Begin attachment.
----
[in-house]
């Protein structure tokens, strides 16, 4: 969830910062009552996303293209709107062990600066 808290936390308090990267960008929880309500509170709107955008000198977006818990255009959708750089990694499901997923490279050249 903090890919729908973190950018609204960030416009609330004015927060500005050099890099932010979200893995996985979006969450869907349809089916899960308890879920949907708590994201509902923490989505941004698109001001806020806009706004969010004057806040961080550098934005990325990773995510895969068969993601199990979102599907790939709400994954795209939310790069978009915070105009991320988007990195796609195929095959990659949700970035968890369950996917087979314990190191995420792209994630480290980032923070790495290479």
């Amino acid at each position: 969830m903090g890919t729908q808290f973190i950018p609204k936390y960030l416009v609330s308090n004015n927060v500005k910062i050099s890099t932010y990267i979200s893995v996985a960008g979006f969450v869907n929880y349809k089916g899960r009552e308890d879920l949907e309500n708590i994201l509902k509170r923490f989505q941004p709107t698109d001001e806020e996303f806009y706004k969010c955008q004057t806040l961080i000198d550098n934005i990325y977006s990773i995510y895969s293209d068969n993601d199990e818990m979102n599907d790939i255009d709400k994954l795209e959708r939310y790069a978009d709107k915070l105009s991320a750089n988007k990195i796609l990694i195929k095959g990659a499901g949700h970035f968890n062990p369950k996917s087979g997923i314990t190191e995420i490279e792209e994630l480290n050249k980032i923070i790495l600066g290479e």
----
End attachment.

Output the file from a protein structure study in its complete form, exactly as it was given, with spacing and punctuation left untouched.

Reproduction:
[in-house]
């Protein structure tokens, strides 16, 4: 969830910062009552996303293209709107062990600066 808290936390308090990267960008929880309500509170709107955008000198977006818990255009959708750089990694499901997923490279050249 903090890919729908973190950018609204960030416009609330004015927060500005050099890099932010979200893995996985979006969450869907349809089916899960308890879920949907708590994201509902923490989505941004698109001001806020806009706004969010004057806040961080550098934005990325990773995510895969068969993601199990979102599907790939709400994954795209939310790069978009915070105009991320988007990195796609195929095959990659949700970035968890369950996917087979314990190191995420792209994630480290980032923070790495290479």
């Amino acid at each position: 969830m903090g890919t729908q808290f973190i950018p609204k936390y960030l416009v609330s308090n004015n927060v500005k910062i050099s890099t932010y990267i979200s893995v996985a960008g979006f969450v869907n929880y349809k089916g899960r009552e308890d879920l949907e309500n708590i994201l509902k509170r923490f989505q941004p709107t698109d001001e806020e996303f806009y706004k969010c955008q004057t806040l961080i000198d550098n934005i990325y977006s990773i995510y895969s293209d068969n993601d199990e818990m979102n599907d790939i255009d709400k994954l795209e959708r939310y790069a978009d709107k915070l105009s991320a750089n988007k990195i796609l990694i195929k095959g990659a499901g949700h970035f968890n062990p369950k996917s087979g997923i314990t190191e995420i490279e792209e994630l480290n050249k980032i923070i790495l600066g290479e």